Around the world in 80 days drama production

On 3rd and 4th December 2019, drama students from Years 8 and 9 travelled back to Victorian times and voyaged around the globe (…or in our case, the main hall!) in just 80 days (an evening!) in an adaptation of the 1872 adventure novel ‘Around the World in 80 Days’ written by Jules Verne.

The story begins in London, where Phileas Fogg – a wealthy Victorian gentleman and member of the reform club reads a newspaper article stating that it is possible to voyage around the world in 80 days. In a bid to prove this to his to his fellow club members, Fogg wages half of his life’s fortune of £20,000 that he and his newly appointed French valet Passerpartout can do just that!

The production saw the cast set out on a dazzling escapade that took them through the misty valleys of London to the exotic subcontinent and on to the Wild West as they raced against the clock on a dizzying succession of trains, steamers, a wind-propelled sledge and an elephant!

But it’s not all plain sailing for Mr Fogg… a case of mistaken identity in Egypt means that he is unable to secure a warrant and ends up being accompanied to Bombay on a steamer by a Scotland Yard detective.  After reaching India, they take a train from Bombay to Calcutta. On this journey Fogg realises that there was a mistake in the original article and a stretch of railway track had not yet been built. There is only one way forward – by elephant! With the elephant purchased and a guide hired, the journey continues.

Whilst in India they meet a young woman called Aouda who is in trouble so they decide to rescue her and take her with them. The journey continues but not without delay, Fogg misses his connection and has now been separated from his trusty sidekick Passerpartou.

Eventually reunited, the four board a paddle-steamer called the General Grant, taking them across the Pacific to San Francisco.

In a race against time, the companions eventually arrive in Ireland and take the train to Dublin and before catching a ferry to Liverpool. By this point, they are still in time to reach London before the deadline. Once on English soil, Detective Fix produces a warrant and arrests Fogg. A short time later, the misunderstanding is cleared up – the actual robber, an individual named James Strand, had been caught three days earlier in Edinburgh. However, Fogg has missed the train and arrives in London five minutes late, certain he has lost the wager.

The following day Fogg apologises to Aouda for bringing her with him, since he now has to live in poverty and cannot support her. Aouda confesses that she loves him and asks him to marry her. As Passepartout notifies a minister, he learns that he is mistaken in the date – it is not 22 December, but instead 21 December. Because the party had travelled eastward, their days were shortened by four minutes for each of the 360 degrees of longitude they crossed; thus, although they had experienced the same amount of time abroad as people had experienced in London, they had seen 80 sunrises and sunsets while London had seen only 79.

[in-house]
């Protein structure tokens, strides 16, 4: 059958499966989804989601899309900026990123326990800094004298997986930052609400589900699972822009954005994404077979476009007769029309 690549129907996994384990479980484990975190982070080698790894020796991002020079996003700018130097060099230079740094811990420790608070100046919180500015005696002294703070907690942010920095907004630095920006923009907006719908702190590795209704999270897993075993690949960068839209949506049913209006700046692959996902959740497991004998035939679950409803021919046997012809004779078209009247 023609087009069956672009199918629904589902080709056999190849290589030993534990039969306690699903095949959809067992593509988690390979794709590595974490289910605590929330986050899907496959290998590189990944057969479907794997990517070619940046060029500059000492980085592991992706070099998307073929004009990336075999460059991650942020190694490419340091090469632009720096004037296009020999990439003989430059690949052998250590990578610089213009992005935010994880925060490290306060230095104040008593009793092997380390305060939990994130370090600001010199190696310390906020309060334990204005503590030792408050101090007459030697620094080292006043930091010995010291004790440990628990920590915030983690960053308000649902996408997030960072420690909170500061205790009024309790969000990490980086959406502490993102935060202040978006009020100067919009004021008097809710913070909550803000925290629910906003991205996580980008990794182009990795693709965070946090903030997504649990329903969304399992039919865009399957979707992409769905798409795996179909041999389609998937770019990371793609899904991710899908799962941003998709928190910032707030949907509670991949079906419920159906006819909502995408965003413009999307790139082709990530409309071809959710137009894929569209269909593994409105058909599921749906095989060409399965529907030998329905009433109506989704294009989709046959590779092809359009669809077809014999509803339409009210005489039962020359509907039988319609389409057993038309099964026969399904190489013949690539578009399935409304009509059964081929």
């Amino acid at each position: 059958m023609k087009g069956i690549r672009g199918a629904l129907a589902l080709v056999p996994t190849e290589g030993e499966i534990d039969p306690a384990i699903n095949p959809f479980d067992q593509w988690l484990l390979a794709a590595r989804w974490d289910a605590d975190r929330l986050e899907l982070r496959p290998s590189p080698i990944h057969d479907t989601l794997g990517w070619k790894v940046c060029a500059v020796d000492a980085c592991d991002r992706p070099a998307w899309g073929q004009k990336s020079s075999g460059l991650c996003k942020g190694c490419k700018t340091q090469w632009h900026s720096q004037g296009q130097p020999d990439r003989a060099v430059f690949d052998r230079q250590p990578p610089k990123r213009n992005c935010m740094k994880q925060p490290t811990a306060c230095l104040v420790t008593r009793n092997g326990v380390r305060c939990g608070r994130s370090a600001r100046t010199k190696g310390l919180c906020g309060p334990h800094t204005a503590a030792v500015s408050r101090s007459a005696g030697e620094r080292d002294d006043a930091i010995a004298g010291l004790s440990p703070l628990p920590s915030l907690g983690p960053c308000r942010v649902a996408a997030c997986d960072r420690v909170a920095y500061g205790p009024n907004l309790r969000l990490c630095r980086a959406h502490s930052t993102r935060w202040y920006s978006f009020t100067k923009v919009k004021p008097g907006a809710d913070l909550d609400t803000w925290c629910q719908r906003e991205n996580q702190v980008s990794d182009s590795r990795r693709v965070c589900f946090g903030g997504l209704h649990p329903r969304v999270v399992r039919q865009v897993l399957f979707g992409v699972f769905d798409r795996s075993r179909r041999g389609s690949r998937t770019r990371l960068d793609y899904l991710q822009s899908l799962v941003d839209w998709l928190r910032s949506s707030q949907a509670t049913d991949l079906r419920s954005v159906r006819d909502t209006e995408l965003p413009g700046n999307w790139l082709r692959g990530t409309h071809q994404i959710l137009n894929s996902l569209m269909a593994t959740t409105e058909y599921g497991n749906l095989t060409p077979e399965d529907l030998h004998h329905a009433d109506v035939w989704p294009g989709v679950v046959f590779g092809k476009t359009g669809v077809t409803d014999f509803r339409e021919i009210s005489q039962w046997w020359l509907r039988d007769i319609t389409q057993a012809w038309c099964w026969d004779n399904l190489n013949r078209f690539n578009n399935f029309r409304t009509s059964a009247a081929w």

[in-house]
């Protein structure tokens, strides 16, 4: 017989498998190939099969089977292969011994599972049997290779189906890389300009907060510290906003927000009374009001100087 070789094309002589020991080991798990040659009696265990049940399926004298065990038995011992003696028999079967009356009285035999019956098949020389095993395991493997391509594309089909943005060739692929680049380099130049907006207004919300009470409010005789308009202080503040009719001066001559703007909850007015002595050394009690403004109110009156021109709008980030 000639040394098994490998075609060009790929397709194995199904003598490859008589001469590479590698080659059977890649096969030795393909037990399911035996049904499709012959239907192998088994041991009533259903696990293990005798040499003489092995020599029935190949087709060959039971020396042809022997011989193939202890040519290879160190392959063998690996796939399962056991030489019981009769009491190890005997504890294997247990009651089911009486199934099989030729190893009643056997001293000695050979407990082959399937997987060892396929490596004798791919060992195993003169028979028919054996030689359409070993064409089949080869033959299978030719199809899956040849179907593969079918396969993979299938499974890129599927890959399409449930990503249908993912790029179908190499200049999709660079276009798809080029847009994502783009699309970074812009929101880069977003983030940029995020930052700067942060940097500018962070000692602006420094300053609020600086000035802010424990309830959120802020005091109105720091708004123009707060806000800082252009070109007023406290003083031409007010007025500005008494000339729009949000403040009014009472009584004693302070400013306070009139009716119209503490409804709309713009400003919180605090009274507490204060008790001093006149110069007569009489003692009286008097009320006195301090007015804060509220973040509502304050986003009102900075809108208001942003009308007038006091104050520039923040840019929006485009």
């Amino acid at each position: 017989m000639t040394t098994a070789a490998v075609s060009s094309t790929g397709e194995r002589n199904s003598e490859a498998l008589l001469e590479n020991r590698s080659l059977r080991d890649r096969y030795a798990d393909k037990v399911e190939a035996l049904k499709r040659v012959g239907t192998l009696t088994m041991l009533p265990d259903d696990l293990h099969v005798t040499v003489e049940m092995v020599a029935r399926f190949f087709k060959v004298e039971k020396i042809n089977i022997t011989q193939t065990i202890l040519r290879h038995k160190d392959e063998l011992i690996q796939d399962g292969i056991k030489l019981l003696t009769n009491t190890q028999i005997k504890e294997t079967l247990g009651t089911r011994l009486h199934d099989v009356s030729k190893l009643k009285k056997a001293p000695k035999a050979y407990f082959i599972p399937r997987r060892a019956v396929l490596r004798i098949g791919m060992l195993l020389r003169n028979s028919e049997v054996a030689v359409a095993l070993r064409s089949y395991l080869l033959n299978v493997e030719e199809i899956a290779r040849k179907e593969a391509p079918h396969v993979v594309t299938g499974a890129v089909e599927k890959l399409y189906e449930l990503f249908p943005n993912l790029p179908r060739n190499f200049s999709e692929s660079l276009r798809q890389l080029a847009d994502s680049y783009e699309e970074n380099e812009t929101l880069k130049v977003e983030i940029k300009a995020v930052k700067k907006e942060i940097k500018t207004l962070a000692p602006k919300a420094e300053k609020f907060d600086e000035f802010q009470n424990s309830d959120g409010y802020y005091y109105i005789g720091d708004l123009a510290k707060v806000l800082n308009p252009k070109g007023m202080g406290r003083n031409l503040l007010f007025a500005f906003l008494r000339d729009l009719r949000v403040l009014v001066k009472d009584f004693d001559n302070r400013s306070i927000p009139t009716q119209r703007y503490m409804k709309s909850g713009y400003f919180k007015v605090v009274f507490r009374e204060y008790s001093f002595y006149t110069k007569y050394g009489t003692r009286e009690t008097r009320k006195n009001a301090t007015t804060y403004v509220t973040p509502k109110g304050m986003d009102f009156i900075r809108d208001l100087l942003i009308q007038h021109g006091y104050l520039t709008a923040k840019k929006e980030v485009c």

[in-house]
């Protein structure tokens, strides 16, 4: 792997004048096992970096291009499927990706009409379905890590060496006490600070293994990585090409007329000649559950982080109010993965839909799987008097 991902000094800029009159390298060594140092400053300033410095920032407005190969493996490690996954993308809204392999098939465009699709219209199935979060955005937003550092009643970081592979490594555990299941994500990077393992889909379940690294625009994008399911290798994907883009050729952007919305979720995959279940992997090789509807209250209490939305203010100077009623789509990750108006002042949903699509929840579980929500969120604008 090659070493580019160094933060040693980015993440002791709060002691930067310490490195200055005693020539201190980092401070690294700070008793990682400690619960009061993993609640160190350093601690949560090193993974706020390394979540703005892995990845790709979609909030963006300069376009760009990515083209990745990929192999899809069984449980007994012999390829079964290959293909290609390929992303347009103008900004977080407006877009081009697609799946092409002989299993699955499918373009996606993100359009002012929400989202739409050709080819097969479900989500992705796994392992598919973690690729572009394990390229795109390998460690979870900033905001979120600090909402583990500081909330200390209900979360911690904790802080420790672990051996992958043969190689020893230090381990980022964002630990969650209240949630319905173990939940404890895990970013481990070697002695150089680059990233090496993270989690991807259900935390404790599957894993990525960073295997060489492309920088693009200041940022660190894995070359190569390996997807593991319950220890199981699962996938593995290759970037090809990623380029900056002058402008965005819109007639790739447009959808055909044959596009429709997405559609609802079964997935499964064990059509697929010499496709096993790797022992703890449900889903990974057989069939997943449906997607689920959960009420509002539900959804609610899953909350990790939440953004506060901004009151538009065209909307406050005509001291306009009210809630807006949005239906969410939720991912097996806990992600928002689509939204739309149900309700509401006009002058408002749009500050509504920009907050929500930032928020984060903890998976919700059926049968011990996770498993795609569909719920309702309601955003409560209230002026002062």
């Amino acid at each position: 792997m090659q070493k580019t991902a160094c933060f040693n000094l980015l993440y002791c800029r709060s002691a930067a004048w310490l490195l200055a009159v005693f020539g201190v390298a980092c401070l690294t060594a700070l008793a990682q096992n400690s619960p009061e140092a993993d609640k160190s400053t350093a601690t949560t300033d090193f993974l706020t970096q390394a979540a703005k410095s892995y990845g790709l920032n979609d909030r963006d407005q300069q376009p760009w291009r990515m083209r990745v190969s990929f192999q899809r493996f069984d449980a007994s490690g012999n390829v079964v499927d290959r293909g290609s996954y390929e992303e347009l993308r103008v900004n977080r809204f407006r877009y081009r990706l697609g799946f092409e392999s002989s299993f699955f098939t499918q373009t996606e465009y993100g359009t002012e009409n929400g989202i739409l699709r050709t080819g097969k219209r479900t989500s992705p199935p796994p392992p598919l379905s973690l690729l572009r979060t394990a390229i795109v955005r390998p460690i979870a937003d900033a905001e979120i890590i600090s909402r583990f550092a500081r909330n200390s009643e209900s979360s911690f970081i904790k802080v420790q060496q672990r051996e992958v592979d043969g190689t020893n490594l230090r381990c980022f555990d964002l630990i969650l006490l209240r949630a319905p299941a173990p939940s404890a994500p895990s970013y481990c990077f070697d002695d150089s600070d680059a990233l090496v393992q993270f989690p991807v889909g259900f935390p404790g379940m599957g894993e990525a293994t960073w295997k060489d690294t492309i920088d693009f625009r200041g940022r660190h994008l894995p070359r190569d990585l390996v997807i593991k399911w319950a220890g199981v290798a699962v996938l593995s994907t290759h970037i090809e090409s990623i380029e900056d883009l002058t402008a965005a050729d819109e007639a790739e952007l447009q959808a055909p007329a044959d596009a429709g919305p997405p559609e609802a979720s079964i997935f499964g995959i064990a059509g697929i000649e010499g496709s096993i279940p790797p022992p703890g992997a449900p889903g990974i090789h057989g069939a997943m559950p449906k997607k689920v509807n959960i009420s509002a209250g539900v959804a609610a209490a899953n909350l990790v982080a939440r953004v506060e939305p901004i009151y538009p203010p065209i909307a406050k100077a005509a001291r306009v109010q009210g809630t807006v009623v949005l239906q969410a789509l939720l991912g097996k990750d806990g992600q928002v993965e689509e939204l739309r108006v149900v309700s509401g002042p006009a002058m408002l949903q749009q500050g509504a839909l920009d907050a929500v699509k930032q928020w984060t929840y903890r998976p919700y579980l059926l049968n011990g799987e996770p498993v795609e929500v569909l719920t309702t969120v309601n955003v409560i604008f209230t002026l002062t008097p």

Passepartout informs Fogg of his mistake, and Fogg hurries to the Reform Club just in time to meet his deadline and win the wager. Having spent almost £19,000 of his travel money during the journey, he divides the remainder between Passepartout and Fix and marries Aouda.

After the production we caught up with Sueda in Year 9 to talk about playing the lead role…
Playing Mr Fogg was a personal challenge for me, as he was a sort of character that I usually don’t go for. In some ways I could relate to him, and other times I had to get to know him. He was a man of no emotions and nearer to the end he found them. He realised that money can’t buy him happiness- it was love and friendship. The performance was an absolute blast! The whole cast working together; it brought a real sense of community and friendship in its own way, that I will never forget!

AGGS String Orchestra success

AGGS String Orchestra have won a place at the finals of the prestigious National competition of Music for Youth. This comes as no surprise, given the standard of the playing of this orchestra, and the talent and vision of Janet Janes, who directs them. The students regularly rehearse on a Friday after school – another indication of their dedication.

Their programme of Elgar songs (Anna Townsend) and specially arranged Kodaly pieces was exhilarating to listen to and watch at the Rochdale regional competition.

String Orchestra have won through at least twice before to the finals. The date of the final is Thu 4th July, in Birmingham Town Hall.

Well done to all of them!

Senior Recital 2019

This term our Senior Recital showcased all our GCSE and A level students performing their coursework – solos and compositions – to an extremely high standard. It is always great at this stage to hear the result of their hard work since the beginning of the course.